“We reach this conclusion, frankly, with reluctance,” they wrote. “At least until states that wish to can set up Exchanges, our ruling will likely have significant consequences both for the millions of individuals receiving tax credits through federal Exchanges and for health insurance markets more broadly. But, high as those stakes are, the principle of legislative supremacy that guides us is higher still. Within constitutional limits, Congress is supreme in matters of policy, and the consequence of that supremacy is that our duty when interpreting a statute is to ascertain the meaning of the words of the statute duly enacted through the formal legislative process. This limited role serves democratic interests by ensuring that policy is made by elected, politically accountable representatives, not by appointed, life-tenured judges.”
Adrianna McIntyre disagrees with this logic:
You can’t examine the part of the statute that sets up federally-facilitated exchanges in isolation; you have to look at it in the broader context of the reform law. Since affordable coverage is a core tenet of the law, to say that people in state and federal exchanges aren’t equally entitled to tax credits would set the law at war with itself. That could be enough to call it ambiguous on its face.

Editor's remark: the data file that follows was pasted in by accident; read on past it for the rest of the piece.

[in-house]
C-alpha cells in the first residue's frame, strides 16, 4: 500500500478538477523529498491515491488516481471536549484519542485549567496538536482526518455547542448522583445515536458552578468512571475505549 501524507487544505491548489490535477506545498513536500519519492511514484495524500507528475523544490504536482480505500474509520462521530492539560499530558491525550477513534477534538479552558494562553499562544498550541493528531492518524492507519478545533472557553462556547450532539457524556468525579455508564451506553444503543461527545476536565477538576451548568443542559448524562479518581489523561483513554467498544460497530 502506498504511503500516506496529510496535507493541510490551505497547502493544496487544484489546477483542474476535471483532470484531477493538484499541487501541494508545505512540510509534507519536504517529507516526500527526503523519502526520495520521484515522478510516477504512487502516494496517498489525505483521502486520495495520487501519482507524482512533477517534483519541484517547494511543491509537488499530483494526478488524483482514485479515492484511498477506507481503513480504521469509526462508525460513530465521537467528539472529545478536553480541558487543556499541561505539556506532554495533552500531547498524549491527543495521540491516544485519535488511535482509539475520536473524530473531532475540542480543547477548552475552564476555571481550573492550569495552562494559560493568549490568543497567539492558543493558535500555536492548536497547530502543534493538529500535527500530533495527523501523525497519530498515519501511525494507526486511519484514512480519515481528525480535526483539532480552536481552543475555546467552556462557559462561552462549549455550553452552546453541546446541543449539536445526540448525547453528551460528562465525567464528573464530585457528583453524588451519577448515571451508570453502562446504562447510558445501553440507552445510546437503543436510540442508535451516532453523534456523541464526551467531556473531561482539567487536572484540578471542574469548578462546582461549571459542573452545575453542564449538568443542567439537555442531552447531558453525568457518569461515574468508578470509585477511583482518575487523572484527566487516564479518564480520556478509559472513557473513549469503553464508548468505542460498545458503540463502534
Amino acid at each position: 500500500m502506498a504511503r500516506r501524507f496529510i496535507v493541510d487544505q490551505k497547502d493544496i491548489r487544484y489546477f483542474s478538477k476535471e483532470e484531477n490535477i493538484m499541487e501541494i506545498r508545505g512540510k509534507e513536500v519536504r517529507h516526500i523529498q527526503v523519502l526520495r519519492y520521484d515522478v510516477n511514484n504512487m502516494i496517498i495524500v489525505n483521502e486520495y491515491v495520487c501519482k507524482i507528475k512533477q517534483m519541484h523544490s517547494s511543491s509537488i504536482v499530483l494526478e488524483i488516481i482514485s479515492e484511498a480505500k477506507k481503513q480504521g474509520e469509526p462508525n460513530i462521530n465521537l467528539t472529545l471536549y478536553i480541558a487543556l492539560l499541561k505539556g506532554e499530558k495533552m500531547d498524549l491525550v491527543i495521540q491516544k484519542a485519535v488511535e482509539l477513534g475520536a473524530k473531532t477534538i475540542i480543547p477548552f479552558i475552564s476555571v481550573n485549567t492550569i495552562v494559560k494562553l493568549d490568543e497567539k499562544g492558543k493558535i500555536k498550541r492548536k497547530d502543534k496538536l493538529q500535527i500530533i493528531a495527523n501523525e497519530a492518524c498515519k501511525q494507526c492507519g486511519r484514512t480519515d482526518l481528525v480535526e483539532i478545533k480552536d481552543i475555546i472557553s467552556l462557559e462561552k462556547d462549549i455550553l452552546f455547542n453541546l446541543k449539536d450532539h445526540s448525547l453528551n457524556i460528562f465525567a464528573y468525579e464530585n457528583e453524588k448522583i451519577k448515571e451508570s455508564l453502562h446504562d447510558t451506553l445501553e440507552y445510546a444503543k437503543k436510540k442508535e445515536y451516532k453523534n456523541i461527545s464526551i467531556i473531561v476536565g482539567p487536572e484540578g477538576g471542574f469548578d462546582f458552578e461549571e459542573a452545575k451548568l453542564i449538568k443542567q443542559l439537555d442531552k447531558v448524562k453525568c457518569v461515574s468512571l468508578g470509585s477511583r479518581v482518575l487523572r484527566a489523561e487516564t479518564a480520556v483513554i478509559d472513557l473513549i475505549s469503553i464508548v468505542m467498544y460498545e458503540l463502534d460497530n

When a law is ambiguous, the courts defer to the interpretation of the agency responsible for implementation. Obviously implementation has moved forward under the assumption that residents of every state are entitled to subsidies, regardless of what kind of exchange the state uses.
But Harsanyi calls the text in question “a fictional drafting error”:
As the plaintiff’s lawyers point out, entitlements and subsidies are regularly tied to state participation — this includes Medicaid, SCHIP, and other health care tax credits … Read Jonathan Adler and Michael Cannon here.
Sean Davis seconds that logic:
[I]f the law’s authors originally intended to constrain subsidies to state plans, what was the rationale for the IRS about-face in 2011? That’s actually an easy one to answer: the administration never imagined that so many states would refuse to establish Obamacare exchanges. The subsidies for state exchange plans were meant to be pot sweeteners—incentives for states to set up their own exchanges. If fines for mandate non-compliance were Obamacare’s stick, the subsidies for state exchange health plans were the carrot. To the law’s backers, that plan made sense: the White House didn’t really want to have to manage 51 separate exchanges. They wanted the states to do all the heavy lifting. Unfortunately, several dozen legislatures and governors had different plans.